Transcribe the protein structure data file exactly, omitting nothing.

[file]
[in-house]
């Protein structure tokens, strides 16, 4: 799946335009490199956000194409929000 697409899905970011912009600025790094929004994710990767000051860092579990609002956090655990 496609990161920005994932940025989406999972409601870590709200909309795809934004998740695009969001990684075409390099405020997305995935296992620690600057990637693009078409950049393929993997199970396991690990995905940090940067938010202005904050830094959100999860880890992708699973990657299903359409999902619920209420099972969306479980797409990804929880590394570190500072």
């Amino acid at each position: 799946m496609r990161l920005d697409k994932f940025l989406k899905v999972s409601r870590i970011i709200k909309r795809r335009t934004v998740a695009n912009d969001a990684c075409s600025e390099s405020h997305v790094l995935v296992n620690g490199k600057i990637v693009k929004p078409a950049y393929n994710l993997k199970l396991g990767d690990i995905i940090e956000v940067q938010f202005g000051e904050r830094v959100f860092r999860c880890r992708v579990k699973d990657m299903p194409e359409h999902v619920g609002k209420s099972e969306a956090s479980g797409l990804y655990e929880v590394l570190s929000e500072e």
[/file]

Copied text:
[in-house]
């Protein structure tokens, strides 16, 4: 799946335009490199956000194409929000 697409899905970011912009600025790094929004994710990767000051860092579990609002956090655990 496609990161920005994932940025989406999972409601870590709200909309795809934004998740695009969001990684075409390099405020997305995935296992620690600057990637693009078409950049393929993997199970396991690990995905940090940067938010202005904050830094959100999860880890992708699973990657299903359409999902619920209420099972969306479980797409990804929880590394570190500072």
């Amino acid at each position: 799946m496609r990161l920005d697409k994932f940025l989406k899905v999972s409601r870590i970011i709200k909309r795809r335009t934004v998740a695009n912009d969001a990684c075409s600025e390099s405020h997305v790094l995935v296992n620690g490199k600057i990637v693009k929004p078409a950049y393929n994710l993997k199970l396991g990767d690990i995905i940090e956000v940067q938010f202005g000051e904050r830094v959100f860092r999860c880890r992708v579990k699973d990657m299903p194409e359409h999902v619920g609002k209420s099972e969306a956090s479980g797409l990804y655990e929880v590394l570190s929000e500072e």